The end of the Brexit transition period is rapidly approaching. Monckton Chambers is delighted to be collaborating with the University of Cambridge to deliver a five-part webinar series on EU Relations Law across October – December, exploring all aspects of this new legal relationship between the UK and EU.
Panels are formed of leading experts from academia, Monckton Chambers and the Judiciary. Please see below details and individual registration links for each one-hour webinar, hosted on Zoom. We look forward to welcoming you at some, or all, of the below events. Please also check out our new EU Relations Law blog, covering all aspects of the Withdrawal Agreement, the future relationship negotiations, and the UK internal market.
The webinars are being held on the following dates:
Webinar 1 – 7 October, 1pm – 2pm – What is EU Relations Law? The Legal Ecosystem of Brexit
The United Kingdom’s withdrawal from the European Union is of immense political and economic significance. But it also amounts to a legal transformation both internally within the UK and externally in the UK’s relationship with the EU and other countries. A complex legal ecosystem is emerging that draws upon EU law, international law, UK and devolved law in fashioning a set of rules and principles that manage the phenomenon of Brexit. The aim of this webinar is to introduce the salient and novel features of this body of law that we term “EU Relations Law”.
Chair: Professor Kenneth Armstrong, University of Cambridge
Jack Williams, Monckton Chambers – What is EU Relations Law?
Anneli Howard, Monckton Chambers – Key Aspects of the Withdrawal Agreement and Protocol on Ireland/Northern Ireland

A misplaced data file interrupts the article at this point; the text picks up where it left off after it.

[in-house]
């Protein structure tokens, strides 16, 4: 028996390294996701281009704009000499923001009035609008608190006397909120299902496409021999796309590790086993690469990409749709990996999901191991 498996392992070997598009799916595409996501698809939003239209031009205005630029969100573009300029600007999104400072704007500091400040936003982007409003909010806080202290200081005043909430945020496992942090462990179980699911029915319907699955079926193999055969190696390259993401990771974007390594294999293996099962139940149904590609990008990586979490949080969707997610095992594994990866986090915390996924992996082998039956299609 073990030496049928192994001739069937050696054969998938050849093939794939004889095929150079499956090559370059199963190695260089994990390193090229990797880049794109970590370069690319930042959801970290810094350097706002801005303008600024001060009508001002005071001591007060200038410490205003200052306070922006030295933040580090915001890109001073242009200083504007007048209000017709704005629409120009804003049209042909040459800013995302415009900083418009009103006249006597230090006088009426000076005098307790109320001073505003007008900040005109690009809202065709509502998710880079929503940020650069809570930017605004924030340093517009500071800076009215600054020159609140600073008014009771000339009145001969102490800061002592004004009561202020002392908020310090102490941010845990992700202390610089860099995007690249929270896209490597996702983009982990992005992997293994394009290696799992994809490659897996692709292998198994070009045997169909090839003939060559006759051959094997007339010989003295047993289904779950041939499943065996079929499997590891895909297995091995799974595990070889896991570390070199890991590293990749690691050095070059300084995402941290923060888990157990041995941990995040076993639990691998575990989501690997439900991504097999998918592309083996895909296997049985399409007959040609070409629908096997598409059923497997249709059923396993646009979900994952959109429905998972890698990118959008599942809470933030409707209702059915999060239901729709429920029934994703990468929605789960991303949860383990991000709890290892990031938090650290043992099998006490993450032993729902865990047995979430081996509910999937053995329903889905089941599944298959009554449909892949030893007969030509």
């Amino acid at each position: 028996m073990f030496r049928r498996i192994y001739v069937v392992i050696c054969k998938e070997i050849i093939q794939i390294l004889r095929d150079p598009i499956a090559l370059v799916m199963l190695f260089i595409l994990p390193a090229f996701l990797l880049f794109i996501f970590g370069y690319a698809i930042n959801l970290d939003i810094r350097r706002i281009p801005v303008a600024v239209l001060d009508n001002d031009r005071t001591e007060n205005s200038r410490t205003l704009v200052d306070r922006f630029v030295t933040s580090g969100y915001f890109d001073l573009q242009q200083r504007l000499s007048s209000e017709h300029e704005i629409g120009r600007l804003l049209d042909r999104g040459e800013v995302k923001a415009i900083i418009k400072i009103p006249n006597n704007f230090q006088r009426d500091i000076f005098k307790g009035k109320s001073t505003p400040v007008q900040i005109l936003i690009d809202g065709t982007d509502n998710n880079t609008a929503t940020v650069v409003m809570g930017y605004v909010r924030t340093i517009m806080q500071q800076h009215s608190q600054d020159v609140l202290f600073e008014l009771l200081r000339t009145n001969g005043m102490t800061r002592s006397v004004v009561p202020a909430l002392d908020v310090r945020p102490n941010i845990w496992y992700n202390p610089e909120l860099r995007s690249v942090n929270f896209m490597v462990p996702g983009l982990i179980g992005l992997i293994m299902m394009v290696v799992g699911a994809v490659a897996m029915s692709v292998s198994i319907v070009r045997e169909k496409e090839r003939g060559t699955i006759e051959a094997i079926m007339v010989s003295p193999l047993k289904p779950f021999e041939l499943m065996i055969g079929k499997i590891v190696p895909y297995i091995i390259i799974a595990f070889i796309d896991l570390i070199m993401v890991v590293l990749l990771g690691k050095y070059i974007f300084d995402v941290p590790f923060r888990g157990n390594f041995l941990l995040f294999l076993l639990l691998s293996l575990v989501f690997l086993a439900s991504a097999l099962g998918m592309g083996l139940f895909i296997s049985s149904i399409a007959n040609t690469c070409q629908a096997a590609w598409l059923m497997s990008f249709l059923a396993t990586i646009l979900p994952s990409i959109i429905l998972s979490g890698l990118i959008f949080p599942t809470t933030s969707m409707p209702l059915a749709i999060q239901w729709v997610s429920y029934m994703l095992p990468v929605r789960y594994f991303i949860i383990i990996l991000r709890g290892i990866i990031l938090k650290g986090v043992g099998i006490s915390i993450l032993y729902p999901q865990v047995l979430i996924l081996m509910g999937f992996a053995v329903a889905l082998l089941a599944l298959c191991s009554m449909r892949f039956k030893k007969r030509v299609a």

Professor Alison Young, University of Cambridge – Key Aspects of the European Union (Withdrawal) Act 2018 and the European Union (Withdrawal Agreement) Act 2020
Professor Kenneth Armstrong, University of Cambridge – The Future Relationship – What Type of Agreement (if any?)
Webinar 2 – 14 October, 1pm – 2pm – EU Relations Law – Interpretation, Enforcement and Dispute Resolution
EU Relations Law is more than a body of formal rules. It has an institutional infrastructure that includes institutions for the interpretation and enforcement of that body of law. In examining this institutional dimension, the role of UK and EU courts is of particular interest not least because Brexit put that role and relationship under scrutiny. The seminar aims to evaluate this evolving institutional landscape and the tasks assigned to old and new institutions in shaping EU Relations Law.
Chair: Christopher Vajda, former judge of the Court of Justice of the EU
Professor Takis Tridimas, Kings College London – Enforcement and Dispute Resolution under the Withdrawal Agreement
Dr Emily Hancox, University of Cambridge – Interpreting and Departing from Retained EU Law Case Law
Dr Lorand Bartels, University of Cambridge – Enforcement and Dispute Resolution in the Future Relationship
Jack Williams, Monckton Chambers – Domestic Enforcement and Dispute Resolution
Webinar 3 – 25 November, 1pm – 2pm – The UK Internal Market
Leaving the EU internal market has been a clear domestic policy priority of the UK Government albeit one that has encountered political resistance among the constituent nations of the UK. More directly, the repatriation of regulatory powers to the UK also entails an enhanced role for the devolved governments in the elaboration of domestic regulatory policies. However, the risk that regulatory divergence within the UK might create friction in internal trade in goods and services has prompted the UK Government to propose enshrining a Market Access Commitment in UK law. This webinar explores the thinking behind the UK Government’s proposals for a UK Internal Market and how its squares with the responsibilities and ambitions of the devolved governments.